We begin our analysis with the word “knowledge” as used in the statutory text. Knowledge, when used in reference to an attendant circumstance, “means that a person acts with an awareness * * * that a circumstance so described exists.” ORS 161.085(8). The phrase “acts with an awareness” makes clear that knowledge may be inferred from a defendant's conduct. The statute does not require that a defendant be given actual notice that an official proceeding is about to be instituted.
The phrase “about to be instituted” is not defined by the statute; however, “about” and “institute” are commonly used words so we look to their dictionary definitions. E.g., Gaines, 346 Or at 175 & nn 13–15. When used as an adverb, “about” means “ALMOST: NEARLY.” Webster's Third New Int'l Dictionary 5 (unabridged ed 2002). The verb “institute” means “to originate and get established: set up: cause to come into existence.” Id. at 1171. With those definitions in mind, the question becomes one of timing.3 How closely does the institution of an official proceeding have to follow the act before a defendant may be held criminally liable based on an inference that he or she knew that the proceeding was about to be instituted?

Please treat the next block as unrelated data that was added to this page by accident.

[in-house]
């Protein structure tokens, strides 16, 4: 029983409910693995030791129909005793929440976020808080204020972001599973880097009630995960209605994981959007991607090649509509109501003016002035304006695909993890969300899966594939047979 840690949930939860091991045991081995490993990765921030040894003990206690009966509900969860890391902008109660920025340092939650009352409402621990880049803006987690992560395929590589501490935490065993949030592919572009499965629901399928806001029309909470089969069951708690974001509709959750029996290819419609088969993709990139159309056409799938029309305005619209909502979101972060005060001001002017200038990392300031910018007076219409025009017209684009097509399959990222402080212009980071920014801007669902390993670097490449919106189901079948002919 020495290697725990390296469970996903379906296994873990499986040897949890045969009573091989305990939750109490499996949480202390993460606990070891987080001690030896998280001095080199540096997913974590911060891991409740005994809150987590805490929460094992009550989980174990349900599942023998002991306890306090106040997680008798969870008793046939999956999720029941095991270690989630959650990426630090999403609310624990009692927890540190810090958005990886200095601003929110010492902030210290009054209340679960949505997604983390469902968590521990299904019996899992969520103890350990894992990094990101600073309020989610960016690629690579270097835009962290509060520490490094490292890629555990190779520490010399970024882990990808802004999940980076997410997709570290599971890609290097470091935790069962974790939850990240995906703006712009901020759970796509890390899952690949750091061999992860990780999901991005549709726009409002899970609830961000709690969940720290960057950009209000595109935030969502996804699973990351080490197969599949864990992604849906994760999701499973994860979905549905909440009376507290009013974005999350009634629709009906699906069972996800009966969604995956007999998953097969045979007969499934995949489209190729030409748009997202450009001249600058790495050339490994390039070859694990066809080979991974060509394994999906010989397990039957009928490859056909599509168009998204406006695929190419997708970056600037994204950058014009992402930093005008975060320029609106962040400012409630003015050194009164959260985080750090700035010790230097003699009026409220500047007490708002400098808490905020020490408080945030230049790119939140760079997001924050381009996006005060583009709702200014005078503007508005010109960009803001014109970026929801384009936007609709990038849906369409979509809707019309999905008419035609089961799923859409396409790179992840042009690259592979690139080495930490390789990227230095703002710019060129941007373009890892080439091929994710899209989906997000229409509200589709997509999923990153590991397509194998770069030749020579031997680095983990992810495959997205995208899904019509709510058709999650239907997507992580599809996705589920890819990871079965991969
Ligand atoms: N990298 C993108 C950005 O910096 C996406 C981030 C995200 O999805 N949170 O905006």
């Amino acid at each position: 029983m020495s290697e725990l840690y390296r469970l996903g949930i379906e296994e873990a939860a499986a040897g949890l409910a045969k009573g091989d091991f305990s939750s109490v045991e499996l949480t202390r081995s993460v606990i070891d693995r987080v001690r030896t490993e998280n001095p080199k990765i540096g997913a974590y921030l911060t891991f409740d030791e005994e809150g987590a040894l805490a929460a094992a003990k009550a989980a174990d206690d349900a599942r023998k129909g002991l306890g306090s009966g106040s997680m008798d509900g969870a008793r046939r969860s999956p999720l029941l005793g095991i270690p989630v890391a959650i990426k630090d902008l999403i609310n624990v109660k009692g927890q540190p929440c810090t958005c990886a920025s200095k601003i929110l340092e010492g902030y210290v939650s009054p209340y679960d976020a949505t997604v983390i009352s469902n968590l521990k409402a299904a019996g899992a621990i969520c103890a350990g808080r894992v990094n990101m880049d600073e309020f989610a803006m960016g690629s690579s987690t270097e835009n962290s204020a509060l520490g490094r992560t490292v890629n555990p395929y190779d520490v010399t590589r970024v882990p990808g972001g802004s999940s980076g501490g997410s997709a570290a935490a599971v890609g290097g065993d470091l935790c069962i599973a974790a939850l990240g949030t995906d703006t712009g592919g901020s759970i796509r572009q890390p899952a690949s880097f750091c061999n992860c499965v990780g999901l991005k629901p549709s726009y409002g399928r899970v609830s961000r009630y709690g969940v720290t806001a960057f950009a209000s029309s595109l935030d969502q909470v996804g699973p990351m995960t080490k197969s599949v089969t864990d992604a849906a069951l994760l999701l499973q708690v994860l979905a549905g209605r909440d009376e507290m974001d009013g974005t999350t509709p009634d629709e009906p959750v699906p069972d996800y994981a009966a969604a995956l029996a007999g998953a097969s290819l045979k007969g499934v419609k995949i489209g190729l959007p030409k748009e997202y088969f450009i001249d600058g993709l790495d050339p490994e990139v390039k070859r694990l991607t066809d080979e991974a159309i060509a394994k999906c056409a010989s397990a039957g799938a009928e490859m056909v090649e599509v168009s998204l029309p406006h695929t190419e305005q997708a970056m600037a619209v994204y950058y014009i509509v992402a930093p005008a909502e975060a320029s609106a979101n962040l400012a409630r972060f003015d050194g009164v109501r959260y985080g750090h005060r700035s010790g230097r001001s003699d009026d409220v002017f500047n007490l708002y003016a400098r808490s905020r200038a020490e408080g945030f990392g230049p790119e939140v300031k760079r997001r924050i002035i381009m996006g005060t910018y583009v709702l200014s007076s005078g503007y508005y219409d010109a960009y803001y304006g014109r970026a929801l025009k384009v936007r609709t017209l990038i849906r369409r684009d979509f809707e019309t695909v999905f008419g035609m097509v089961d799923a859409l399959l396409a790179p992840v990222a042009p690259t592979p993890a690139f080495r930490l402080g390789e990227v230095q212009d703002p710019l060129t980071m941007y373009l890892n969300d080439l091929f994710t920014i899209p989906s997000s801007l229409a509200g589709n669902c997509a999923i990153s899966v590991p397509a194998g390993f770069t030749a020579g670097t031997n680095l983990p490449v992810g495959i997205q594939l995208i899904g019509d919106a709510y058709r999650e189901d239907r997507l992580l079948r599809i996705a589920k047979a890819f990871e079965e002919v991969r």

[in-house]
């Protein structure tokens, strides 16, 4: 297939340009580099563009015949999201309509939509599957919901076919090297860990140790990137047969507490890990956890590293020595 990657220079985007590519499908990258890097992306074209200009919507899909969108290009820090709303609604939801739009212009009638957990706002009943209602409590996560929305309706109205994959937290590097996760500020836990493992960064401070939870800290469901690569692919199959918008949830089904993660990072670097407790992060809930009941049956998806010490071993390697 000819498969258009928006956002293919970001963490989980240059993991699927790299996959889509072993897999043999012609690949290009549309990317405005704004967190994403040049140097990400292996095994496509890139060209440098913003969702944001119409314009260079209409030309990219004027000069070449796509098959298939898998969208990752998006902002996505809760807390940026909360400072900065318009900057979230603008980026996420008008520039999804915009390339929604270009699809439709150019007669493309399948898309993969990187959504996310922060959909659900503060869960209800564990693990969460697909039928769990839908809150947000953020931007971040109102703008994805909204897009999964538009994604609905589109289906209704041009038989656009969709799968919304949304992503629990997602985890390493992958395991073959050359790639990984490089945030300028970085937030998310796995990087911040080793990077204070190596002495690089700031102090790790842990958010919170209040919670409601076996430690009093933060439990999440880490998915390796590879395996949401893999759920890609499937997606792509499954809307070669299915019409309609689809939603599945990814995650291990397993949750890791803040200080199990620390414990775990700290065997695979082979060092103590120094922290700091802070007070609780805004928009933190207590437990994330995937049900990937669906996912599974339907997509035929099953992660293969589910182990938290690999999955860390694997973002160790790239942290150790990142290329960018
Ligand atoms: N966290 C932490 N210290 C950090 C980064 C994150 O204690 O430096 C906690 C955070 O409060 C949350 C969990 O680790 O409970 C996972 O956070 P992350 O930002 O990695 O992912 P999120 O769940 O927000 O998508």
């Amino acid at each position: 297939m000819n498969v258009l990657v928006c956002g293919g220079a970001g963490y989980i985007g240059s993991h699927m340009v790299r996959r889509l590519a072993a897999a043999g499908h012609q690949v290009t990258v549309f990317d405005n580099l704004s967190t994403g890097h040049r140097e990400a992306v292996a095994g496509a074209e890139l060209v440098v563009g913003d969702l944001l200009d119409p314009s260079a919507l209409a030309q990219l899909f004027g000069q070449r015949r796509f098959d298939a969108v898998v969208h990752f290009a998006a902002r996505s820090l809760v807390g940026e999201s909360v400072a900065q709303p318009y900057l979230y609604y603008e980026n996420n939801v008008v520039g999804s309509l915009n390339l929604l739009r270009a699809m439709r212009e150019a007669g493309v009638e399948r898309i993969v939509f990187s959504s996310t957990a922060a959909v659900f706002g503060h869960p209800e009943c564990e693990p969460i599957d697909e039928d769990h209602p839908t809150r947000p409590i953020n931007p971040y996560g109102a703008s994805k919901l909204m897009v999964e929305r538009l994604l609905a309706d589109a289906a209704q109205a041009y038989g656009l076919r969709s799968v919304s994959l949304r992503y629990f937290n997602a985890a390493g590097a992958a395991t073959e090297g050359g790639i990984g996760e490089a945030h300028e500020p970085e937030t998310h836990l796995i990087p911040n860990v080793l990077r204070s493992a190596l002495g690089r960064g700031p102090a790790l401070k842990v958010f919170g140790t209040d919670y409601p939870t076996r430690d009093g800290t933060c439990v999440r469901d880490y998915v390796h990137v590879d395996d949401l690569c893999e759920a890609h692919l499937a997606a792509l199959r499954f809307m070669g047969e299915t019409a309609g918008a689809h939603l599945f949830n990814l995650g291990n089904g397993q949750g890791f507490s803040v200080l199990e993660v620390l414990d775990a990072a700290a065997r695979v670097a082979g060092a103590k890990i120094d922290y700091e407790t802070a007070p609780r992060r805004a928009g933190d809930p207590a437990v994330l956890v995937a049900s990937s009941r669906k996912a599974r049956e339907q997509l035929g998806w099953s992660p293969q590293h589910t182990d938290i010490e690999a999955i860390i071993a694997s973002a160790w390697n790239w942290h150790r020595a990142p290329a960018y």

Defendant contends that he swallowed the marijuana before he could have had knowledge, as a matter of law, that an official proceeding was about to be instituted. In support of that contention, defendant relies on State v. Austin, 265 Or.App. 140, 333 P3d 1224 (2014). In that case, the defendant called in a report to the police alleging that her boyfriend had violated a restraining order. Id. at 141. She told police that her boyfriend had broken a lamp during a visit to her home. When an officer arrived to investigate her report, he observed the lamp through the window, unbroken. Later that night, the defendant broke the lamp in an attempt to corroborate her false report. She was convicted in the trial court of tampering with physical evidence. Id. at 141–42. On appeal, we concluded that the knowledge element in the statute is not satisfied by a defendant's intent or belief that the evidence will be used in a future proceeding where that proceeding only “might commence in the future.” Id. at 145 (internal quotation marks omitted).